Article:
1775 – Paul Revere’s ride from Charleston (now Boston) to Lexington, Massachusetts to announce the British invasion. Revere’s ride was made famous by Longfellow’s poem, The Midnight Ride of Paul Revere, written in 1860, which is why American schoolchildren know the answers to the history questions: On what date did Paul Revere ride? Did the British arrive by land or sea? And how was that information passed to Paul Revere. Answers in bold below:
Listen my children and you shall hear
Of the midnight ride of Paul Revere,
On the eighteenth of April, in Seventy-five;
Hardly a man is now alive
Who remembers that famous day and year.
He said to his friend, "If the British march
By land or sea from the town to-night,
Hang a lantern aloft in the belfry arch
Of the North Church tower as a signal light,--
One if by land, and two if by sea;
And I on the opposite shore will be,
Ready to ride and spread the alarm
Through every Middlesex village and farm,
For the country folk to be up and to arm."
Then he said "Good-night!" and with muffled oar
Silently rowed to the Charlestown shore,
Just as the moon rose over the bay,
Where swinging wide at her moorings lay
The Somerset, British man-of-war;
A phantom ship, with each mast and spar
Across the moon like a prison bar,
And a huge black hulk, that was magnified
By its own reflection in the tide…
Then he climbed the tower of the Old North Church,
By the wooden stairs, with stealthy tread,
To the belfry chamber overhead…
Meanwhile, impatient to mount and ride,
Booted and spurred, with a heavy stride
On the opposite shore walked Paul Revere.
Now he patted his horse's side,
Now he gazed at the landscape far and near,
Then, impetuous, stamped the earth,
And turned and tightened his saddle girth;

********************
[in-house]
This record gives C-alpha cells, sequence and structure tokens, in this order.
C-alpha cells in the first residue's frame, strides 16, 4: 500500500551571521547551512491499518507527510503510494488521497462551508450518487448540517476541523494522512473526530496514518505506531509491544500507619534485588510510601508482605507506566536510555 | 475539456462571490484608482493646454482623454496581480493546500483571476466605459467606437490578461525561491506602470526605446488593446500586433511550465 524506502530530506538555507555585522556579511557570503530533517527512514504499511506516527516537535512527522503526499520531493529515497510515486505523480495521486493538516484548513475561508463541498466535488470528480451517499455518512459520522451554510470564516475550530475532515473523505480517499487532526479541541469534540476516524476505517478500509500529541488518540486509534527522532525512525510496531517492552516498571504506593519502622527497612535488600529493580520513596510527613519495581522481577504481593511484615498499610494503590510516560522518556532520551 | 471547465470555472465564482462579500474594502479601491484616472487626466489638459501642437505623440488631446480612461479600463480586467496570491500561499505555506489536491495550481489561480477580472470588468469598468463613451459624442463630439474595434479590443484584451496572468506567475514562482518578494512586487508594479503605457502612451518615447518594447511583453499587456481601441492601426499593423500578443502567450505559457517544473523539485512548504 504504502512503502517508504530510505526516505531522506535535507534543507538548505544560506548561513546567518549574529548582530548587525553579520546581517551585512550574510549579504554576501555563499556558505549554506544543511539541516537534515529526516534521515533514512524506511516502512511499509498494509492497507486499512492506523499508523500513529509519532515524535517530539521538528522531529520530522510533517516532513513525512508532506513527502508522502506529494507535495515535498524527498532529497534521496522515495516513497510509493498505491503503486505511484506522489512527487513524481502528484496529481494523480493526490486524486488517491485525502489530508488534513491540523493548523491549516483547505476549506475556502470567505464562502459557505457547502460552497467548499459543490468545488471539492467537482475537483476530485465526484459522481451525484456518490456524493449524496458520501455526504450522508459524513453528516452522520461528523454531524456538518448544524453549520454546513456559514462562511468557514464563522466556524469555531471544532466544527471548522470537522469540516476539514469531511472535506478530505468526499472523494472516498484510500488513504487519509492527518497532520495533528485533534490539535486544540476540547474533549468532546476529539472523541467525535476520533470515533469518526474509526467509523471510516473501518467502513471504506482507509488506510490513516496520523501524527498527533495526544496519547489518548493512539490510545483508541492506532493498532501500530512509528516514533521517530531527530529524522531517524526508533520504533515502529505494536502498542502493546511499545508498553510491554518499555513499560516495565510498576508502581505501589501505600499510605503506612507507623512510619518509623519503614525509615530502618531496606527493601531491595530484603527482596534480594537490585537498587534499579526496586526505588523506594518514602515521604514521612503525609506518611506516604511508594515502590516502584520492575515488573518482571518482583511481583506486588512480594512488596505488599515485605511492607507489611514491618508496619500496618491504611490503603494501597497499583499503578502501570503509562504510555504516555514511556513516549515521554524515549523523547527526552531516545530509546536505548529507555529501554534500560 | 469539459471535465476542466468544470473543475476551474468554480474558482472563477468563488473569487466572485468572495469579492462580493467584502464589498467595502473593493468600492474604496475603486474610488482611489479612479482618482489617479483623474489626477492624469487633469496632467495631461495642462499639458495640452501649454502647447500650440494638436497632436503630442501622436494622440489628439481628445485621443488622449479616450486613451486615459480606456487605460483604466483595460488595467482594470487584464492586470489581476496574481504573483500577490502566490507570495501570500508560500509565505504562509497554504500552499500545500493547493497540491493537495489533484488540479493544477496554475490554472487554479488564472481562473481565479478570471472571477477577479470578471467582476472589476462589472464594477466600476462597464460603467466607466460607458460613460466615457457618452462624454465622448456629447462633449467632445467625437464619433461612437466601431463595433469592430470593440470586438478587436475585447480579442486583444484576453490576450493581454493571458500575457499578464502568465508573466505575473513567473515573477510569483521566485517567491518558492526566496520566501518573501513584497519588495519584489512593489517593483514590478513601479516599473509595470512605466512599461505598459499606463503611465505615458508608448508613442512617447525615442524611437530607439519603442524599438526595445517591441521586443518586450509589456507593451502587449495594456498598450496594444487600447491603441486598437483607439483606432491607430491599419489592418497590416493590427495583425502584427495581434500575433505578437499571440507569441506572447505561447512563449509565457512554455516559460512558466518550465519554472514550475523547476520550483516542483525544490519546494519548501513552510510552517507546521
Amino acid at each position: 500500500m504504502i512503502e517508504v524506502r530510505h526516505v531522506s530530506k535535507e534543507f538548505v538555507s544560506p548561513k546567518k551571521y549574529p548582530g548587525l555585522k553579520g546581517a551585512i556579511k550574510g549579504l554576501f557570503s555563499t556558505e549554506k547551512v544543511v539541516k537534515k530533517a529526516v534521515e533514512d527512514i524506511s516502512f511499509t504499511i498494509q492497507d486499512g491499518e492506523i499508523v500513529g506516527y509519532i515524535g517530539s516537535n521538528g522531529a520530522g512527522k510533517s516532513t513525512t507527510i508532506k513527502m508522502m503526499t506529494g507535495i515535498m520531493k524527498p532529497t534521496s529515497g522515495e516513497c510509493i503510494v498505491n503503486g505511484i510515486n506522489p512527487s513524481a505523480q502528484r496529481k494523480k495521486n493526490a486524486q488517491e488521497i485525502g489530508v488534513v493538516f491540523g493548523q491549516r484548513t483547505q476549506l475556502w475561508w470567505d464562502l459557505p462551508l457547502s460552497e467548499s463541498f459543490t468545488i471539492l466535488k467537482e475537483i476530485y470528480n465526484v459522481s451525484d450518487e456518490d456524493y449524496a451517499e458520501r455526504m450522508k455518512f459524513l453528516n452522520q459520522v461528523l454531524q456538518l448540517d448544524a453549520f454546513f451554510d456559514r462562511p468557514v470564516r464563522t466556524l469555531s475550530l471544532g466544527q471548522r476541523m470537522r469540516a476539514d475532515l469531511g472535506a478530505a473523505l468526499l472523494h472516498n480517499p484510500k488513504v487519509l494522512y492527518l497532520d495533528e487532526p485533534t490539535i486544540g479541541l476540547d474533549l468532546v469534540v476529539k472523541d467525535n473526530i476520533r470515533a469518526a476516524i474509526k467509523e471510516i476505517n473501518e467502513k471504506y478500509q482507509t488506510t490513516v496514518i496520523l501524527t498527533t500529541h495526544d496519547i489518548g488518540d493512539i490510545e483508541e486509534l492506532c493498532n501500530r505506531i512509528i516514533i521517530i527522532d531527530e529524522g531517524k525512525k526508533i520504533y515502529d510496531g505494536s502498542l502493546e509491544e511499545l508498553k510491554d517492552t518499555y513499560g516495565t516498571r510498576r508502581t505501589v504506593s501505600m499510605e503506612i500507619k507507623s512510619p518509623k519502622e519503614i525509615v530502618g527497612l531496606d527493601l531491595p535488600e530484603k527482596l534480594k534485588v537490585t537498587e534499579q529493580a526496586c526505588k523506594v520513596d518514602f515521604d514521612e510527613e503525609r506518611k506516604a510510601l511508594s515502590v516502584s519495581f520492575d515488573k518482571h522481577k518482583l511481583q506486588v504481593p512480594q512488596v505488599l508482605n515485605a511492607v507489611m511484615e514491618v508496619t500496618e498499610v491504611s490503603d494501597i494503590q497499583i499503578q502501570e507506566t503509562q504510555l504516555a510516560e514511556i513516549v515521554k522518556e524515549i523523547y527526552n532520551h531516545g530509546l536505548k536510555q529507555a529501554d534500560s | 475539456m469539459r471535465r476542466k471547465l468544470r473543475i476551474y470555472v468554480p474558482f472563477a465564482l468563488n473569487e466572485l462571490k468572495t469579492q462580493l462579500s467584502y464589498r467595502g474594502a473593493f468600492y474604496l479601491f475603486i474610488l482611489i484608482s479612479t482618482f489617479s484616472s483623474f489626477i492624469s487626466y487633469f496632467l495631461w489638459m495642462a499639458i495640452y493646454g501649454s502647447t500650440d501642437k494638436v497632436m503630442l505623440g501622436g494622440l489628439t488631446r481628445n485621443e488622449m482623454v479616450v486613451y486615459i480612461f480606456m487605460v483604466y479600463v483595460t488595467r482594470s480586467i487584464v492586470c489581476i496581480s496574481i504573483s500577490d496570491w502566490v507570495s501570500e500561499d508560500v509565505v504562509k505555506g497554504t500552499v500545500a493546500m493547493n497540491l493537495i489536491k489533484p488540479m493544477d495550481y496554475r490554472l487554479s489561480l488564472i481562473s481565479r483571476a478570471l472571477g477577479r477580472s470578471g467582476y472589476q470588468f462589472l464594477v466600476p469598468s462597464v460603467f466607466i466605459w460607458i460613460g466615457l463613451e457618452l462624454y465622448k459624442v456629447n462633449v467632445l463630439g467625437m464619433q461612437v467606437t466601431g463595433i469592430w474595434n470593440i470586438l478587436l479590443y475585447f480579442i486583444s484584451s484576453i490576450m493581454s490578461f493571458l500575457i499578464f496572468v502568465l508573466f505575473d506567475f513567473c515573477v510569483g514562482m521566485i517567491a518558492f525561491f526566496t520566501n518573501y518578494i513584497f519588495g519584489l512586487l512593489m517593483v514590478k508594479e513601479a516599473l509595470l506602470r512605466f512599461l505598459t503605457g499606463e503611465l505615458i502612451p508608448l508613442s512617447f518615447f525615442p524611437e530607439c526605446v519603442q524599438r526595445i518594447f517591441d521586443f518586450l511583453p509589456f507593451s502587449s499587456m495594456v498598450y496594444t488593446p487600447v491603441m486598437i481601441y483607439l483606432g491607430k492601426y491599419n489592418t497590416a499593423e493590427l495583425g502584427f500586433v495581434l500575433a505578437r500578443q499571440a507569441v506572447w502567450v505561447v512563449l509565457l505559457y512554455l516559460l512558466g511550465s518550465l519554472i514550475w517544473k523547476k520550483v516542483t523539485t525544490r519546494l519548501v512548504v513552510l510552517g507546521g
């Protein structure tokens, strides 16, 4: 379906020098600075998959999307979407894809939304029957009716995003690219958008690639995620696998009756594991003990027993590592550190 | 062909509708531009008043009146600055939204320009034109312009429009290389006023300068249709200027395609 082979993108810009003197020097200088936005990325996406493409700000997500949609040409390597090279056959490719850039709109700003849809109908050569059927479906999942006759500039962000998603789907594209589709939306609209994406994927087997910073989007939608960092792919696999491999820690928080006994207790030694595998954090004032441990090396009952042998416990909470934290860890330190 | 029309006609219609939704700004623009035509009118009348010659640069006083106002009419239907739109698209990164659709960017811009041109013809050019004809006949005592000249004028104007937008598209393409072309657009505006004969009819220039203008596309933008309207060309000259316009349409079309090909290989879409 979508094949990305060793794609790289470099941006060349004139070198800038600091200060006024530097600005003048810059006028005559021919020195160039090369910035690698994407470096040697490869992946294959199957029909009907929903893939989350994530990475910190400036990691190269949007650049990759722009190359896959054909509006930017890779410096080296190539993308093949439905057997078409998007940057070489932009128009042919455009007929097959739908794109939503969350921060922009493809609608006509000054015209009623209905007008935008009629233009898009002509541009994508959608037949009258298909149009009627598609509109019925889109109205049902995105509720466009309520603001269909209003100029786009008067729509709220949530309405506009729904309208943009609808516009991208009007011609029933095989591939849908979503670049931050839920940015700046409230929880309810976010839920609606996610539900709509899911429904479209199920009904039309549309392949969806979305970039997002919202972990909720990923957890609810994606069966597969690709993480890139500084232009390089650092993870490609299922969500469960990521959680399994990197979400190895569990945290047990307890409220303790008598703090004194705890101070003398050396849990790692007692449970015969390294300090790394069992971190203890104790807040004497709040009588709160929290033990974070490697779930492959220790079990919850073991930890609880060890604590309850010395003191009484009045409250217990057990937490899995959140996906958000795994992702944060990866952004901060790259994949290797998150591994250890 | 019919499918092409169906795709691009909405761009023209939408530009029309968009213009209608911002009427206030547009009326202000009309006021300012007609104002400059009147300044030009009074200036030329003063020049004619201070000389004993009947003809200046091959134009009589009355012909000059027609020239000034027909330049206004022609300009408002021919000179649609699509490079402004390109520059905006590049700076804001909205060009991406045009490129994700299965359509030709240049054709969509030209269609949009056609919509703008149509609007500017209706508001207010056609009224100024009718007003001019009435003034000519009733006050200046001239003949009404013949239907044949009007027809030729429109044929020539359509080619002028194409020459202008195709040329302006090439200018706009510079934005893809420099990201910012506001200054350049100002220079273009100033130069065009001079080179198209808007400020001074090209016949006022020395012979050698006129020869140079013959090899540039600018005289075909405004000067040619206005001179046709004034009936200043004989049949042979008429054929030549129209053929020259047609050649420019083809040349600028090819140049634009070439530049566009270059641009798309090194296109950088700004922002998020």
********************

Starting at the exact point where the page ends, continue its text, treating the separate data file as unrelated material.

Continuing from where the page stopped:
But mostly he watched with eager search
The belfry tower of the Old North Church,
As it rose above the graves on the hill,
Lonely and spectral and somber and still.
And lo! as he looks, on the belfry's height
A glimmer, and then a gleam of light!
He springs to the saddle, the bridle he turns,
But lingers and gazes, till full on his sight
A second lamp in the belfry burns.
The shot heard around the world was fired at Lexington on April 29, 1775, and the British and the colonists clashed at Concord that same day, resulting in an American victory (good for Americans). Britain responded by hiring 29,000 German mercenaries, aka the Hessians (bad for Americans).
Beaumarchais writes the comedy, The Barber of Seville, Sheridan pens The Rivals, and Samuel Johnson authors A Journey to the Western Islands of Scotland. Sir Joshua Reynolds paints Miss Bowles, and George Romney becomes a fashionable portrait painter in London. Romney develops a bit of an obsession for Admiral Horatio Nelson’s mistress, Emma Hamilton. J.M.W. Turner is born. Sarah Siddons (who is briefly mentioned in the 2003 P&P by Lydia Bennet) appears for the first time at Drury Lane. If that’s not impressive enough, Mozart and K.P.E. Bach (Johann's son) are still composing, James Cook returns from his second voyage. James Watt perfects his invention of the steam engine, digitalis is used for the first time as a diuretic, and it is the year of the First Thames Regatta. What an exciting time to make your debut!!!